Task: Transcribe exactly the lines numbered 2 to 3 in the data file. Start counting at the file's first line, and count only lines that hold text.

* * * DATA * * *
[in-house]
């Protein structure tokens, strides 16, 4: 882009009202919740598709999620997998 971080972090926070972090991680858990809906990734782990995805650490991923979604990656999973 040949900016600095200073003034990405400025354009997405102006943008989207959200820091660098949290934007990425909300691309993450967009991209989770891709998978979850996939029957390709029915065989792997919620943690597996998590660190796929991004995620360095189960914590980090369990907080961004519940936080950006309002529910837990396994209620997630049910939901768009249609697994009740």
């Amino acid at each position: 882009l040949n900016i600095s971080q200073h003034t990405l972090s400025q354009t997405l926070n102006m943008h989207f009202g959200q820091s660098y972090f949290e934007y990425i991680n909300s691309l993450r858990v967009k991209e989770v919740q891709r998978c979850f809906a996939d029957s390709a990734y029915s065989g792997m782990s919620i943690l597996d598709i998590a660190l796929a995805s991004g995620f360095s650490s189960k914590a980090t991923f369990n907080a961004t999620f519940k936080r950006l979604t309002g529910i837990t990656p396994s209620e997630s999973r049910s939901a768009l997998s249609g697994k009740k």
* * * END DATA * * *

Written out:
């Protein structure tokens, strides 16, 4: 882009009202919740598709999620997998 971080972090926070972090991680858990809906990734782990995805650490991923979604990656999973 040949900016600095200073003034990405400025354009997405102006943008989207959200820091660098949290934007990425909300691309993450967009991209989770891709998978979850996939029957390709029915065989792997919620943690597996998590660190796929991004995620360095189960914590980090369990907080961004519940936080950006309002529910837990396994209620997630049910939901768009249609697994009740």
């Amino acid at each position: 882009l040949n900016i600095s971080q200073h003034t990405l972090s400025q354009t997405l926070n102006m943008h989207f009202g959200q820091s660098y972090f949290e934007y990425i991680n909300s691309l993450r858990v967009k991209e989770v919740q891709r998978c979850f809906a996939d029957s390709a990734y029915s065989g792997m782990s919620i943690l597996d598709i998590a660190l796929a995805s991004g995620f360095s650490s189960k914590a980090t991923f369990n907080a961004t999620f519940k936080r950006l979604t309002g529910i837990t990656p396994s209620e997630s999973r049910s939901a768009l997998s249609g697994k009740k």